For The Tuesday Following, he was very particular about how the prints were created. He chose six lines from my play and quotes from reunion salons. He then made the letters from cardstock paper, cut with a laser lazar machine to achieve sharp edges. He laid down plastic wrap on a scanner and placed the letters backward and upside down, then piled on top of the text natural materials he had collected—sand, rocks, sea grass—to create a three-dimensional effect, and scanned the image to convert the complete assemblage into digital form. Beautiful prints resulted. We are lucky if they stay up for a few days after posting. New Yorkers out there are collecting James’s prints off construction walls.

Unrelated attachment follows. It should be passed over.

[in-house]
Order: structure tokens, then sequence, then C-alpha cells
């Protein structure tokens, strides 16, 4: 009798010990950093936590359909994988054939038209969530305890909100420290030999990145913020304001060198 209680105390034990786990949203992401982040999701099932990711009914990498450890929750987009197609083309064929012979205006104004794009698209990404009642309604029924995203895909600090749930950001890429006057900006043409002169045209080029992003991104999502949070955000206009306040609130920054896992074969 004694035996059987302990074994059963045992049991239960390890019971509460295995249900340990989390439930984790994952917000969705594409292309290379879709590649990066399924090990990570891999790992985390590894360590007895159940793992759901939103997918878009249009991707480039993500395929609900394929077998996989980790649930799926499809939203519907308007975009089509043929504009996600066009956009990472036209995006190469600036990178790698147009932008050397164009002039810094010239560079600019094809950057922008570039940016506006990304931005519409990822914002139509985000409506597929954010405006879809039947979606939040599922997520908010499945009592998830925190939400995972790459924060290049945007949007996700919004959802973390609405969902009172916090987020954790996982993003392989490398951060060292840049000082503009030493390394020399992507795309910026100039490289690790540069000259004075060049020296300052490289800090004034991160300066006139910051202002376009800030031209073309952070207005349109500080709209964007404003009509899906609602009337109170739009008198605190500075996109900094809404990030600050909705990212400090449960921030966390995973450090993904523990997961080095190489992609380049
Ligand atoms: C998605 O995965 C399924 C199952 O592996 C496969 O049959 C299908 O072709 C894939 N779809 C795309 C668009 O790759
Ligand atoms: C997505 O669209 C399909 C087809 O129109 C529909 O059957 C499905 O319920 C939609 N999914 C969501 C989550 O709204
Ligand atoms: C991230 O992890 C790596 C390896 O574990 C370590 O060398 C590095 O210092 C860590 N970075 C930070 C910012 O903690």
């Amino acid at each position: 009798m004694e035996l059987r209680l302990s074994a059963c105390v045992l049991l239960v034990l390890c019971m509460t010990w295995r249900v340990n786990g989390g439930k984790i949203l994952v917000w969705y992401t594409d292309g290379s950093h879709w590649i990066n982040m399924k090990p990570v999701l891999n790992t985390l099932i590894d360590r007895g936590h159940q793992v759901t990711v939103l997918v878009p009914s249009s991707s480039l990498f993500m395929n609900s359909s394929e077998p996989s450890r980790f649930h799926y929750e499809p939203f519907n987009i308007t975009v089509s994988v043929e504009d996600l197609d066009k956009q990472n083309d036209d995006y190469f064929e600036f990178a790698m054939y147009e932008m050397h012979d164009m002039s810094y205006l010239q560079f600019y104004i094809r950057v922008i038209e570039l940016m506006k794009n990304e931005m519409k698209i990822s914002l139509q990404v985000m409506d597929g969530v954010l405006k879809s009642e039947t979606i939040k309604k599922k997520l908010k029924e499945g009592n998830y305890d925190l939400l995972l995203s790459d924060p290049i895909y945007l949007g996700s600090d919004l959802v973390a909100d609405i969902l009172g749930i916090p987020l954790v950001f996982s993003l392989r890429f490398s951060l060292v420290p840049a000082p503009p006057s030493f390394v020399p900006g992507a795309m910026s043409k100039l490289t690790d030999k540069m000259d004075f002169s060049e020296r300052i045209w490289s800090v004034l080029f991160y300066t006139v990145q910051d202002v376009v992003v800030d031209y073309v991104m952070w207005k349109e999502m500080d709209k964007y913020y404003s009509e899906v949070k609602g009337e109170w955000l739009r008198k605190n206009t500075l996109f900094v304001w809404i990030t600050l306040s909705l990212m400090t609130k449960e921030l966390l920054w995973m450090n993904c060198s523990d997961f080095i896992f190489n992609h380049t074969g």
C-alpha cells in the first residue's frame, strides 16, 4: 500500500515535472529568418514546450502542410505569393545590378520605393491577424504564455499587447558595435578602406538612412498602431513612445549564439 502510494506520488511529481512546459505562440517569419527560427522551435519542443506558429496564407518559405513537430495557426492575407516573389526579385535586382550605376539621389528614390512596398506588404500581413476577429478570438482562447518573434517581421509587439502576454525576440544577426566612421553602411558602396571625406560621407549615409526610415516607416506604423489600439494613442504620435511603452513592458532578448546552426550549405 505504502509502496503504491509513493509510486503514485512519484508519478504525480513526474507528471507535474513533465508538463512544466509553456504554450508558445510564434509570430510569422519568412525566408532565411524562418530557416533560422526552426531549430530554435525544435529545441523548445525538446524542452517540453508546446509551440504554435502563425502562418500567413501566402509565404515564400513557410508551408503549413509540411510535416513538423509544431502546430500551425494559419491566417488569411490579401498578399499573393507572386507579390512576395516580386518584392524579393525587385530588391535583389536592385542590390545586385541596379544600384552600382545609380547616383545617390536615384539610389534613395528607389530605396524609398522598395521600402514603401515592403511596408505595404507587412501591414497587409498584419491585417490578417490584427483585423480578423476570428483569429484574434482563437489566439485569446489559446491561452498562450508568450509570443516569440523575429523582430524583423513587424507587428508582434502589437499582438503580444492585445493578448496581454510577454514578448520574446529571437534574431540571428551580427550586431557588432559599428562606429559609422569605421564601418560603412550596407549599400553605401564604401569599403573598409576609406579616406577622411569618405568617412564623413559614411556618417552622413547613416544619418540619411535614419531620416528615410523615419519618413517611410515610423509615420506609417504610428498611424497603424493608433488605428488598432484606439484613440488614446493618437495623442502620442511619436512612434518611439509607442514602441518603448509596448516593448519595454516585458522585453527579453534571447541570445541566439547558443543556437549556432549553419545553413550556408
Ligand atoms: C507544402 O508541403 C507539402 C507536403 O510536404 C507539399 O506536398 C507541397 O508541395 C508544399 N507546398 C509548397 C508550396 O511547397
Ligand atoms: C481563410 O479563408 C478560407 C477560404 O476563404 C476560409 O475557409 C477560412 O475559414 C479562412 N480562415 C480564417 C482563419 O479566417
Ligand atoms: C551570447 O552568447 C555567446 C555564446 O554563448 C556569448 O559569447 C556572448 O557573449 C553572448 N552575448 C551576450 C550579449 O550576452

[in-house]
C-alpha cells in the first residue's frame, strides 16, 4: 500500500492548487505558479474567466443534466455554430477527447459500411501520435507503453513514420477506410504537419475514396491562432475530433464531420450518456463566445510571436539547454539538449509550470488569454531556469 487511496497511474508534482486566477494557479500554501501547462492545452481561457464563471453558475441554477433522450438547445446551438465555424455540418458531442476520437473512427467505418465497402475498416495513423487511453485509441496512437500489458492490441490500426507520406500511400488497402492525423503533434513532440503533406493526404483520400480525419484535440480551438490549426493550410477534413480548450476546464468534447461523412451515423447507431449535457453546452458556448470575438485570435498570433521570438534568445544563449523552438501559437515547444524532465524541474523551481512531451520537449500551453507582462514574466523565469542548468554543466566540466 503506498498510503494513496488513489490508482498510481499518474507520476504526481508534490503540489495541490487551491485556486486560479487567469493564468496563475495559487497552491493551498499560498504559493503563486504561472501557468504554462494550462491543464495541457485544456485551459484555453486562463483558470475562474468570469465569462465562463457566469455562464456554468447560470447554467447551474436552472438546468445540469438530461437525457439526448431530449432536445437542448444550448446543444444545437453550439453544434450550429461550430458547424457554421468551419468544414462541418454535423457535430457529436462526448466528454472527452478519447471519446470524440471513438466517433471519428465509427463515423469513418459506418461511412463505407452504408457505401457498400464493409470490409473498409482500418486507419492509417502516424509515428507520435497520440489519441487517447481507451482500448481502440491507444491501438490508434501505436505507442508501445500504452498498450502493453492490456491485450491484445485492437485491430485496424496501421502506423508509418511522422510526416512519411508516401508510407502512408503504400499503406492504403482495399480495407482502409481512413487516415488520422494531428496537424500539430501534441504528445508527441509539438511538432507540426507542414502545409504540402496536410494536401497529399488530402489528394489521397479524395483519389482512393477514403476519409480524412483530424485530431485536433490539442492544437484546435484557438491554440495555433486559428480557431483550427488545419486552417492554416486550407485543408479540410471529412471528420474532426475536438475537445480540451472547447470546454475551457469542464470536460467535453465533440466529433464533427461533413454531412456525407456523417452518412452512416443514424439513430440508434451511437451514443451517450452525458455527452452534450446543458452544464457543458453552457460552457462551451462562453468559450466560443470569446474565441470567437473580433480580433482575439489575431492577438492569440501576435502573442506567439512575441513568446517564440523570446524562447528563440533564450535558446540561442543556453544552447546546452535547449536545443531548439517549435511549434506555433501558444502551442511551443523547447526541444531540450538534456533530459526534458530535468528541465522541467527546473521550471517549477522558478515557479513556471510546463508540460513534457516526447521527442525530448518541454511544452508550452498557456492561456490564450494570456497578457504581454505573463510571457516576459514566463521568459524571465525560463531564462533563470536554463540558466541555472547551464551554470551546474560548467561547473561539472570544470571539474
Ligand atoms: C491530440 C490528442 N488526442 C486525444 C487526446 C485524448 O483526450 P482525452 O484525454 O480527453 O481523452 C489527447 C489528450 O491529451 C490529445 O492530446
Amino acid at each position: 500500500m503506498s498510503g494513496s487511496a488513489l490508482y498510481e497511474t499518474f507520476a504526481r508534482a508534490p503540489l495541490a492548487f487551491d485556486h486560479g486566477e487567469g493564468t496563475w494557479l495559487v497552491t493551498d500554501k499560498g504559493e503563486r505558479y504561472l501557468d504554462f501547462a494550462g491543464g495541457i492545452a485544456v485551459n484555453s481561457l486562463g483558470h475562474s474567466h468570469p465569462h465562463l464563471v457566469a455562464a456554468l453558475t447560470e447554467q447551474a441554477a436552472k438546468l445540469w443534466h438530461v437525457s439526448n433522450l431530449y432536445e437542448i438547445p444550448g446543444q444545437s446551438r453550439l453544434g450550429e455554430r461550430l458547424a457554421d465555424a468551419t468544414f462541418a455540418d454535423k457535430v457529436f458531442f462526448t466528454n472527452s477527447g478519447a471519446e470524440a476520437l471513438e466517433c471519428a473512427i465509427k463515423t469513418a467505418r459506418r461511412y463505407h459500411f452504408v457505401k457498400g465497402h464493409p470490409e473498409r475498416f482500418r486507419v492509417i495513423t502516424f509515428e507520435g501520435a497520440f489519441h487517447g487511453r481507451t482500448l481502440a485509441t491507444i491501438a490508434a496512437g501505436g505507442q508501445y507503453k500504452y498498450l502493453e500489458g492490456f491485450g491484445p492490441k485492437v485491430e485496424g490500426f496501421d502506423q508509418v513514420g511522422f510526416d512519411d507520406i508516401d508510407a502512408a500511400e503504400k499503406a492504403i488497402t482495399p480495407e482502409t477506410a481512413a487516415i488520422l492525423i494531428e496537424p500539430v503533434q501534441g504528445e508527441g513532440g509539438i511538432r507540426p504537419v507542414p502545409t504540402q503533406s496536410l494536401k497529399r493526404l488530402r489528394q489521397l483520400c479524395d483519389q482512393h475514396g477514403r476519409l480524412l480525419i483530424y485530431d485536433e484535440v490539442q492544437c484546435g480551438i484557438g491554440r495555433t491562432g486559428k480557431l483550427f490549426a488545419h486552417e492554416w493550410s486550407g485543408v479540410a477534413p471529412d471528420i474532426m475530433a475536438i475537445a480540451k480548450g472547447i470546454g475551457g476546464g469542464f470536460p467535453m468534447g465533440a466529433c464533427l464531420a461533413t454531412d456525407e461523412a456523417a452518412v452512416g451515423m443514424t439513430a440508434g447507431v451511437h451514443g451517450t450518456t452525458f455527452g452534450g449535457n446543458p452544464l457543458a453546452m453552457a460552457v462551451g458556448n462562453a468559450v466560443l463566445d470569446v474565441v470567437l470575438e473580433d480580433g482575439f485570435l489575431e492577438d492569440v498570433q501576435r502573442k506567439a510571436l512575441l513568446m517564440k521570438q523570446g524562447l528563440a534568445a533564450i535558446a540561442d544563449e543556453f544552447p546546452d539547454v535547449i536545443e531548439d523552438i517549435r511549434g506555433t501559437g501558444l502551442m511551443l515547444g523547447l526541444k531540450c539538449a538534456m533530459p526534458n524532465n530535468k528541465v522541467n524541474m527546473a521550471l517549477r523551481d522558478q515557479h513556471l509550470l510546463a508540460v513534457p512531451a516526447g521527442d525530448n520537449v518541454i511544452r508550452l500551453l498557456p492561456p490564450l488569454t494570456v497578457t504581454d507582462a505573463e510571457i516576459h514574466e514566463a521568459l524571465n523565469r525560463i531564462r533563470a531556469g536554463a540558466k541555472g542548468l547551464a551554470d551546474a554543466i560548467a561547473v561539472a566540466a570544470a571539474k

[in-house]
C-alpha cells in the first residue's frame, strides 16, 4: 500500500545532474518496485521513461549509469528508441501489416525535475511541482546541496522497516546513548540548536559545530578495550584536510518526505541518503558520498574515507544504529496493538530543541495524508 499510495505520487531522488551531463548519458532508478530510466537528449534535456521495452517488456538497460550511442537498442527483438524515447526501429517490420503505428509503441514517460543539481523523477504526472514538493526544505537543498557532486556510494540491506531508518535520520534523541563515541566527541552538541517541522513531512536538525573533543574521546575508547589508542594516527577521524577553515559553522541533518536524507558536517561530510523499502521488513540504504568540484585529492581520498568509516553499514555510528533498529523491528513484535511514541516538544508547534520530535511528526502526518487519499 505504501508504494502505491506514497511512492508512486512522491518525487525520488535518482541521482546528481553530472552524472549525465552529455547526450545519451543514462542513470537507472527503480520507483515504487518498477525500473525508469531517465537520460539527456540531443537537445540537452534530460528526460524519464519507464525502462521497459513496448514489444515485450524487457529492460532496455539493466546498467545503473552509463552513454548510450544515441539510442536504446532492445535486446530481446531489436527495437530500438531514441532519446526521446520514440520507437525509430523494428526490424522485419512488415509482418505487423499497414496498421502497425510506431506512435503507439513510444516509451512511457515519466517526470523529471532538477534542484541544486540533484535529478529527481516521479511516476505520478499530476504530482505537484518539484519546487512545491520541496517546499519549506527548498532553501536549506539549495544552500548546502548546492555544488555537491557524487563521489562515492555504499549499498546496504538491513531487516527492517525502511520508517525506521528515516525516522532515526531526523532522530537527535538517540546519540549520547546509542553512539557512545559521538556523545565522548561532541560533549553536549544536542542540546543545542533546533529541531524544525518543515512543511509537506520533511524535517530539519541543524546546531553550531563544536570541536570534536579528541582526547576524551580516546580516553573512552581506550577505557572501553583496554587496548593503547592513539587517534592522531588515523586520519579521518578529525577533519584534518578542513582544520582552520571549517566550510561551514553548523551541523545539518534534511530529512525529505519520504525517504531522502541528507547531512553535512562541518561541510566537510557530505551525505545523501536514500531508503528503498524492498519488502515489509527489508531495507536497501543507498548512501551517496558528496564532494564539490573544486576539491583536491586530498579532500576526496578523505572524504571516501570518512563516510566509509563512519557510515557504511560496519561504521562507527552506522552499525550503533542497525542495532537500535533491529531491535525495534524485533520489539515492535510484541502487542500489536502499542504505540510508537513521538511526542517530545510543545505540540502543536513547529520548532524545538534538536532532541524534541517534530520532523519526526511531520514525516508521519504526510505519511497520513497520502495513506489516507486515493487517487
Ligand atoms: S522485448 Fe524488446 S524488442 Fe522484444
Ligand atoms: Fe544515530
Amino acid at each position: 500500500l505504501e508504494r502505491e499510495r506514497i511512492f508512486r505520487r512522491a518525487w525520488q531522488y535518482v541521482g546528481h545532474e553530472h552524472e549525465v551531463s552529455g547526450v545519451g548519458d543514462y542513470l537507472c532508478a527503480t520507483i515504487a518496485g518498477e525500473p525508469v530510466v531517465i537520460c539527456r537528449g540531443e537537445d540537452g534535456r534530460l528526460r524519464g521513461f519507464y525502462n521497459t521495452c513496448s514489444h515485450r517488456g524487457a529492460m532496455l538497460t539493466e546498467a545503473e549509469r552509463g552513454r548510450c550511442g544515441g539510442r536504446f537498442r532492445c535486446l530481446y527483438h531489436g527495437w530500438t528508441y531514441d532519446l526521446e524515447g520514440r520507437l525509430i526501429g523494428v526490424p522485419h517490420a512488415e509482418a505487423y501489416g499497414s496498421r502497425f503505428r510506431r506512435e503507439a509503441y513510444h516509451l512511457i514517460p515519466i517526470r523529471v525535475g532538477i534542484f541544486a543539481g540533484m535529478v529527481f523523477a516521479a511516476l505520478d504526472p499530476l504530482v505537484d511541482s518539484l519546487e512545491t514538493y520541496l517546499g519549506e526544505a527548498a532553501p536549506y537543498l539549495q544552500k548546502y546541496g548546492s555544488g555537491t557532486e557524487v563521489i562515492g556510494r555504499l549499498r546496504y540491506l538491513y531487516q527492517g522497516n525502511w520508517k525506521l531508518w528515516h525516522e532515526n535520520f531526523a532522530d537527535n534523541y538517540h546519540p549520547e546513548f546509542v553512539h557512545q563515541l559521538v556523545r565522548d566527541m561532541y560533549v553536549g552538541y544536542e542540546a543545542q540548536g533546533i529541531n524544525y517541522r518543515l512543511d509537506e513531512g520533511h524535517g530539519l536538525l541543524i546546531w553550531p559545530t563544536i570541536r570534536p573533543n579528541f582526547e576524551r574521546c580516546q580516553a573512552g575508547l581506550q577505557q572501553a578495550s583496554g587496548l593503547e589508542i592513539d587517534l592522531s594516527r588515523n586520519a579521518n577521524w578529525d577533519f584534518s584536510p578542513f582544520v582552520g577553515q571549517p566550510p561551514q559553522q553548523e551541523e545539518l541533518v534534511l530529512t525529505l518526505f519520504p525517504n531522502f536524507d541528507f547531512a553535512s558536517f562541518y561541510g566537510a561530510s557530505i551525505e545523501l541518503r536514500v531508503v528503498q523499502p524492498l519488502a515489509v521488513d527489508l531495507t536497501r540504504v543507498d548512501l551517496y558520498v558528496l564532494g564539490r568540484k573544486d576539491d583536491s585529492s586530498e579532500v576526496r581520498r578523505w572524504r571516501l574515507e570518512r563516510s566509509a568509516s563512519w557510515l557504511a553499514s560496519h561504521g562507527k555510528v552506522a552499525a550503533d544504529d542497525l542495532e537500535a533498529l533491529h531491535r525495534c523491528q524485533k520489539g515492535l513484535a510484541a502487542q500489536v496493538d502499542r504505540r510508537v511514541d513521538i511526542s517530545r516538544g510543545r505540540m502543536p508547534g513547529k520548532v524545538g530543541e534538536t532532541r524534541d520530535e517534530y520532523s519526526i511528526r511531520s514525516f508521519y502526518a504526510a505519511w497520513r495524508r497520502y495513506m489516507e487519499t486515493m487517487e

I wanted to have a visual art event that became interactive for random audiences by chance. James’ prints are not only visually striking, but also mysterious in content. Each one tells a fragment of a story and the rest is up to the viewers to imagine. They exist in the present moment and live in the viewer’s memory afterward. And the prints offer multiple possibilities of reunion. A new one has gone up every two weeks at certain locations since the beginning of June. Some people may have figured out this routine by now and are waiting to be reunited with his art. Because the text for each print is rather ordinary and universal—universality is an interest of James’—yet each summons the notion of reunion, they could subliminally suggest the passersby to recall personal experiences. The print that said “We Were Dis-connected” took me back to the desperate phone calls to Japan I made on March 11, 2011.